Disaster aid on the wayTired but relieved, Red Wing lawmaker Tim Kelly says disaster relief is on the way: Lawmakers passed a $180 million package during a special session Friday in St. Paul and the governor signed it.
By: Anne Jacobson and Don Davis, The Republican Eagle
Tired but relieved, Red Wing lawmaker Tim Kelly says disaster relief is on the way: Lawmakers passed a $180 million package during a special session Friday in St. Paul and the governor signed it.
“We’re not going to make anyone ‘whole.’ That was said over and over again, but we can fix roads and bridges,” the bill’s chief author in the Minnesota House said.
The Legislature overwhelmingly approved aid that leverages another $200 million for communities damaged by summer floods and wind storms. Those include Goodhue County — and the Cannon Falls area especially. Kelly reported county infrastructure damage at $875,000.
While that local aid is not spelled out in the bill, Kelly noted that the Minnesota Department of Transportation got $79 million — virtually everything it requested — and Goodhue County’s projects are on the list.
“We know the numbers. They will have to go through the process of requesting the dollars,” Kelly said.
Much of nearly $168 million of new funds in the bill, and $13 million already appropriated but no longer needed for various projects, would head to northeastern Minnesota. The Duluth area was hit hardest and had extensive damage after a 10-inch rainfall during 24 hours in June.
The House voted 125-3 for the measure, with the Senate following 60-7.
The day started at 9 a.m. with committee hearings. The session got under way at 2 p.m. and took less than two hours.
Ways and Means Chairwoman Mary Liz Holberg, R-Lakeville, said some money will be available almost immediately, but other funds will not be spent for a couple of years.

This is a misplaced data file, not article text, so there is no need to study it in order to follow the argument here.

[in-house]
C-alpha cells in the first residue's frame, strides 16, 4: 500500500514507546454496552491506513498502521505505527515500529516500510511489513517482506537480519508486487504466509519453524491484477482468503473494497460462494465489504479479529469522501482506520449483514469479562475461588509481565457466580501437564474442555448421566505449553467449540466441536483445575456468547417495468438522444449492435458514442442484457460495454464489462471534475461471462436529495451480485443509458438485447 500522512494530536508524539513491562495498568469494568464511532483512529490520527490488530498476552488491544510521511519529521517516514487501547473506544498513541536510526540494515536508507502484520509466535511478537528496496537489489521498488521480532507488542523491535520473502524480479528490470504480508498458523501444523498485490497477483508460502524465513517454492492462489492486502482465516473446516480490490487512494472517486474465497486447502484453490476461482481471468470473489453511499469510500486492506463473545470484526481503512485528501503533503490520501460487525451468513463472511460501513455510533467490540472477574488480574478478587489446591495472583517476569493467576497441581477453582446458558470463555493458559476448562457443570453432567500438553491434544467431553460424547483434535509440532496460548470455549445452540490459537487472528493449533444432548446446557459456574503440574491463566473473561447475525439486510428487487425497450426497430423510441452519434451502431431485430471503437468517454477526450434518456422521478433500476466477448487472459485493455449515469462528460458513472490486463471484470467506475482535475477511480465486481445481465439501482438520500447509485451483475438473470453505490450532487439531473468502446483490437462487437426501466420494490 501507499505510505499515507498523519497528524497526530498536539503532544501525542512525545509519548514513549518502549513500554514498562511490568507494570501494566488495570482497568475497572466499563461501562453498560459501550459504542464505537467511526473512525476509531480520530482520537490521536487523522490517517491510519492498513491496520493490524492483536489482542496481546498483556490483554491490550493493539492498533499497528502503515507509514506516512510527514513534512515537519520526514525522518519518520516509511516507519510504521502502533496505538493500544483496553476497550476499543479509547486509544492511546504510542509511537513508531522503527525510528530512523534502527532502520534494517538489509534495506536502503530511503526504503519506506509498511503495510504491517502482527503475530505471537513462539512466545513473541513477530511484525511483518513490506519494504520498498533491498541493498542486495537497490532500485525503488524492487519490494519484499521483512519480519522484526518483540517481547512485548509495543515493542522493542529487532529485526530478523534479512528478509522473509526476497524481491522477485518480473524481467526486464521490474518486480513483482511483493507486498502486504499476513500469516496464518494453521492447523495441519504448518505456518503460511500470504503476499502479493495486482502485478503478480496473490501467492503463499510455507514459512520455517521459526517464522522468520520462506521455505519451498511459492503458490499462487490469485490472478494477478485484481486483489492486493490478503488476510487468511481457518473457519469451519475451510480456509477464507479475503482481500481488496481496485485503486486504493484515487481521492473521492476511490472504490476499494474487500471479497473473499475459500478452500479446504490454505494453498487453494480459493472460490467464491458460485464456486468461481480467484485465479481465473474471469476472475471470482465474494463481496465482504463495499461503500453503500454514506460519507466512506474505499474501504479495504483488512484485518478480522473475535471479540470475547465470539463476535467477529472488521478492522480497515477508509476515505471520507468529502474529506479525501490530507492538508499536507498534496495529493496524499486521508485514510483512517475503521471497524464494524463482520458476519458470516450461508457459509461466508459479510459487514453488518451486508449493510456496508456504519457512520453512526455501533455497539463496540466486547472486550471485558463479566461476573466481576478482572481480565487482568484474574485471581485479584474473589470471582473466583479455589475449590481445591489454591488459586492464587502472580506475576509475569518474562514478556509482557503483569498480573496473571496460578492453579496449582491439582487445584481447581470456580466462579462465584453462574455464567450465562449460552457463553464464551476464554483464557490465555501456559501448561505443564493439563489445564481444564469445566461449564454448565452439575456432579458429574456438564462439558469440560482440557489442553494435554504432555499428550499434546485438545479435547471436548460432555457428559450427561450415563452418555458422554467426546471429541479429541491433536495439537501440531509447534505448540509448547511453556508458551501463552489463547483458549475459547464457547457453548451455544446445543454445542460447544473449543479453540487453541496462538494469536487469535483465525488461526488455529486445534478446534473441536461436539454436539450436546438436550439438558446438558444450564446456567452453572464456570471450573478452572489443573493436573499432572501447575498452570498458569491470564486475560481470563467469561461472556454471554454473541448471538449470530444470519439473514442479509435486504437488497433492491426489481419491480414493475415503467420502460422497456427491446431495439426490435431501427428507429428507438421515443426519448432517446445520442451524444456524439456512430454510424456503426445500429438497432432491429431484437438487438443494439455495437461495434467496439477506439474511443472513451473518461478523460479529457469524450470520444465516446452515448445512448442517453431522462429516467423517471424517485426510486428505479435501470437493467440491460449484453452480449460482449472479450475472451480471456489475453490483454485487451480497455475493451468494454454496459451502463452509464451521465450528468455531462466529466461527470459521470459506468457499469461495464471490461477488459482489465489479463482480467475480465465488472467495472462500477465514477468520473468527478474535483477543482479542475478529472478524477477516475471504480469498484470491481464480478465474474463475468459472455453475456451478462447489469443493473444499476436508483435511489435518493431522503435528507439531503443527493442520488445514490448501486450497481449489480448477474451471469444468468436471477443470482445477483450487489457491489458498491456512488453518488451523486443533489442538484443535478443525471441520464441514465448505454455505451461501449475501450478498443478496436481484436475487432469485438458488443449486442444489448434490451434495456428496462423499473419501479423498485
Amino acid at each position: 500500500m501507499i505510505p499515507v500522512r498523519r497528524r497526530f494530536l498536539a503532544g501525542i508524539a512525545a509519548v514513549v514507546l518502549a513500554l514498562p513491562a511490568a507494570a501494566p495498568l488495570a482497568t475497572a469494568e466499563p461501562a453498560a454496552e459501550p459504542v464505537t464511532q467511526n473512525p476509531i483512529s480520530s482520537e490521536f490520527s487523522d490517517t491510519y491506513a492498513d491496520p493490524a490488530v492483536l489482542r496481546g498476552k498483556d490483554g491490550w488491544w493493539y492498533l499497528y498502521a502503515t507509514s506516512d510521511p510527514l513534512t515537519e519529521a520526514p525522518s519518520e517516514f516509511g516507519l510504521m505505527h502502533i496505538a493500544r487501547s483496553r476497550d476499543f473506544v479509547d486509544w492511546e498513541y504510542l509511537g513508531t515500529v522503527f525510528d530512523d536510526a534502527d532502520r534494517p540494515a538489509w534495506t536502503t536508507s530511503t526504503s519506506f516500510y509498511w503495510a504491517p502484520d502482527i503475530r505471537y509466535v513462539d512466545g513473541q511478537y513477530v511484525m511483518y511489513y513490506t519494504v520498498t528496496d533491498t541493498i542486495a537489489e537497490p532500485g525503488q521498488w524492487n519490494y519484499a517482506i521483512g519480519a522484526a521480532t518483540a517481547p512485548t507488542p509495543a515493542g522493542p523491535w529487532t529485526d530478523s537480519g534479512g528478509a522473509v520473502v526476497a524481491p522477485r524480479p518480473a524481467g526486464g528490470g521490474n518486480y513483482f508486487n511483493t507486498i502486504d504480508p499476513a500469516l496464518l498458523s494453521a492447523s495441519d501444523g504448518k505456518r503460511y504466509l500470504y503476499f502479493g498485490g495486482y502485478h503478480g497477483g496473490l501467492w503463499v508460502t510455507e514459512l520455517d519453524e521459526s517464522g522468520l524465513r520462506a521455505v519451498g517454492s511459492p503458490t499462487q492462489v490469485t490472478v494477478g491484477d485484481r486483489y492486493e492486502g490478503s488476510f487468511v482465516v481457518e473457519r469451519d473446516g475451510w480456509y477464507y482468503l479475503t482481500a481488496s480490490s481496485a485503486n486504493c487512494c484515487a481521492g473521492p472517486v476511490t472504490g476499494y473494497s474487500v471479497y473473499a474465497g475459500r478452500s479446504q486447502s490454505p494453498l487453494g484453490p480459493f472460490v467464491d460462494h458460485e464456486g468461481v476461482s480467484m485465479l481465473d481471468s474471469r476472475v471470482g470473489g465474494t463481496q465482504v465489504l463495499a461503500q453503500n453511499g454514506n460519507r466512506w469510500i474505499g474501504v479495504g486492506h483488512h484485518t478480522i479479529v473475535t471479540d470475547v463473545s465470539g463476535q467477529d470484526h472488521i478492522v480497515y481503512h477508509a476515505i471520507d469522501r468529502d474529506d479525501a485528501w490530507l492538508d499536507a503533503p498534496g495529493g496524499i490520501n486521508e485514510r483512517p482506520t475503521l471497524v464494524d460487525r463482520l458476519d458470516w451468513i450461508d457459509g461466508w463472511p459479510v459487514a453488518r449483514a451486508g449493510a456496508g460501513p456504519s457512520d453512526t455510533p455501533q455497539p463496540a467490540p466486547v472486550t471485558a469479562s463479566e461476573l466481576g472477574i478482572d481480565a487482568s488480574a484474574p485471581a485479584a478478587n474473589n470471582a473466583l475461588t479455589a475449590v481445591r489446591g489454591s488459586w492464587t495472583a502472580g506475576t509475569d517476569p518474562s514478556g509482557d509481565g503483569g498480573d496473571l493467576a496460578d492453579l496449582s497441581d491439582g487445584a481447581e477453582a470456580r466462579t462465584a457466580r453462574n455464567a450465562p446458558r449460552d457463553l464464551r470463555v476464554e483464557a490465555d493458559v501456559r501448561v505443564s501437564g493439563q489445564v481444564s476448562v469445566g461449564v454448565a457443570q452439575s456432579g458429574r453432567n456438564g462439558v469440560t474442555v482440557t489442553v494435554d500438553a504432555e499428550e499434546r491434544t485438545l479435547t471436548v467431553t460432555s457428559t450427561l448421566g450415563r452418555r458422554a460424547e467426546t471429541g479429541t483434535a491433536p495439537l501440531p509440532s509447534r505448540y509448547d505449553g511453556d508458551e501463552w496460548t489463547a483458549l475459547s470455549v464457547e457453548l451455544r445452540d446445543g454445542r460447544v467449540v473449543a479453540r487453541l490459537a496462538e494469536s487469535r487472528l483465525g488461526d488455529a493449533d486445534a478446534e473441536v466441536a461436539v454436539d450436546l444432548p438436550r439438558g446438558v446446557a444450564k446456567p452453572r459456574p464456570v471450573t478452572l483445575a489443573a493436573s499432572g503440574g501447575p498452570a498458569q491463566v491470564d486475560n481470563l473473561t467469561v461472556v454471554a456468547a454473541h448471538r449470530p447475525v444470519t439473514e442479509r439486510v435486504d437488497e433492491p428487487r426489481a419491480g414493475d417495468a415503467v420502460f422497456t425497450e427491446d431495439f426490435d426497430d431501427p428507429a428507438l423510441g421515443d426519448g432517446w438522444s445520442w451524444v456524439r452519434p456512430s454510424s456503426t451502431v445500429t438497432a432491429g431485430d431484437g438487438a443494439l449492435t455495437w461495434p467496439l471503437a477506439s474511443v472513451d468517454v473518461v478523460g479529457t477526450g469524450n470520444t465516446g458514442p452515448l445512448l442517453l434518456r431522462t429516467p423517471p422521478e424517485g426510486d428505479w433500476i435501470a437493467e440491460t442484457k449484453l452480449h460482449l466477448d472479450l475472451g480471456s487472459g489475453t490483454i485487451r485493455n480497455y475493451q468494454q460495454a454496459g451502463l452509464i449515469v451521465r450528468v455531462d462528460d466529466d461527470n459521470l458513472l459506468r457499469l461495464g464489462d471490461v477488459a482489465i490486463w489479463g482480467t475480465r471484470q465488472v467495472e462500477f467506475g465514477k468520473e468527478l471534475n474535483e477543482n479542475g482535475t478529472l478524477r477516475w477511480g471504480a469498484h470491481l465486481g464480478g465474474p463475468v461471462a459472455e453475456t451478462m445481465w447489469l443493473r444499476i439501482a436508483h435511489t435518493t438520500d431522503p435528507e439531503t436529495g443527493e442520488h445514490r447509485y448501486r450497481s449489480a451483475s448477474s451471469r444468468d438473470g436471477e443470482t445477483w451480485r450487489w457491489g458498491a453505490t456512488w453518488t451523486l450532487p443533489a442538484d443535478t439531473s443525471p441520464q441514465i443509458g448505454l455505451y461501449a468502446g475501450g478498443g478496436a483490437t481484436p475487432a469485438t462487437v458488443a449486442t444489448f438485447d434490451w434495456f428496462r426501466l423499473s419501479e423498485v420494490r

The morning’s most emotional testimony came from Rep. Mary Murphy, DFL-Hermantown, who said this is the first time since she became a lawmaker in 1977 that she has dealt with such a disaster in her area.
Her constituents are frustrated, she said, because those who control government funds often said, “We don’t do basements.”
She said that hurts those affected by floods because they need furnaces, water heaters and other things in those basements.
Murphy was told some state funds would be available to people with basement problems.
The lawmaker said she trusts lawmakers and state agencies will do the right things and help flood victims.
A key component of this disaster package is accountability, Kelly said. One section specifies who qualifies: The people actually affected. Another stipulates that disaster loan payments, with 50 percent “forgivable” for those in business 10 years from now, will go into a fund to cover future disaster aid. In the past, loan payments went to communities and sometimes weren’t spent on disaster relief.
“There are kind of checks and balances,” Kelly said of the relief measure. “It absolutely goes to where it’s supposed to.”
The bill, which Gov. Mark Dayton signed Friday afternoon, will provide almost $168 million in new funds, coming from both borrowing and using some from the state budget reserve.
Nearly $13 million more will be moved from funds that have been appropriated in past years, mostly for disaster relief, but not needed.
The federal government eventually will pay more than $200 million to Minnesota, but some checks may not arrive for up to six years. The disaster bill provides funds to do needed repairs now, and once federal money arrives it will be put in state bank accounts.
"I commend legislators for honoring their promise to limit this special session to disaster relief, which they passed with overwhelming bi-partisan support,” he said. “This help to Minnesotans, who have suffered terrible misfortunes, is a shining example of the spirit which makes our state so very special."